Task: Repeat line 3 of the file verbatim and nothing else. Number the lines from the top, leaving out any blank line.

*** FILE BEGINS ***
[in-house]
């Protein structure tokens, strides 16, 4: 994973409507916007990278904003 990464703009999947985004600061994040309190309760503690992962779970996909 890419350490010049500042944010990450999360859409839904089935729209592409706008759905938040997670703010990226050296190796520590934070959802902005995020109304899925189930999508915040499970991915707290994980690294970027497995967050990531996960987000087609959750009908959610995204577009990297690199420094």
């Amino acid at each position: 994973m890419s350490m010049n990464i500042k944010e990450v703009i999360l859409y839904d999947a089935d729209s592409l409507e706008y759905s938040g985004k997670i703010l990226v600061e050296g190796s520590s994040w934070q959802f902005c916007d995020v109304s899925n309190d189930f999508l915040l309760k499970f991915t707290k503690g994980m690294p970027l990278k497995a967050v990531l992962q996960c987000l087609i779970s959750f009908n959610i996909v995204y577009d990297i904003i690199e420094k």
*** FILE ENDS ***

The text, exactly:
């Amino acid at each position: 994973m890419s350490m010049n990464i500042k944010e990450v703009i999360l859409y839904d999947a089935d729209s592409l409507e706008y759905s938040g985004k997670i703010l990226v600061e050296g190796s520590s994040w934070q959802f902005c916007d995020v109304s899925n309190d189930f999508l915040l309760k499970f991915t707290k503690g994980m690294p970027l990278k497995a967050v990531l992962q996960c987000l087609i779970s959750f009908n959610i996909v995204y577009d990297i904003i690199e420094k």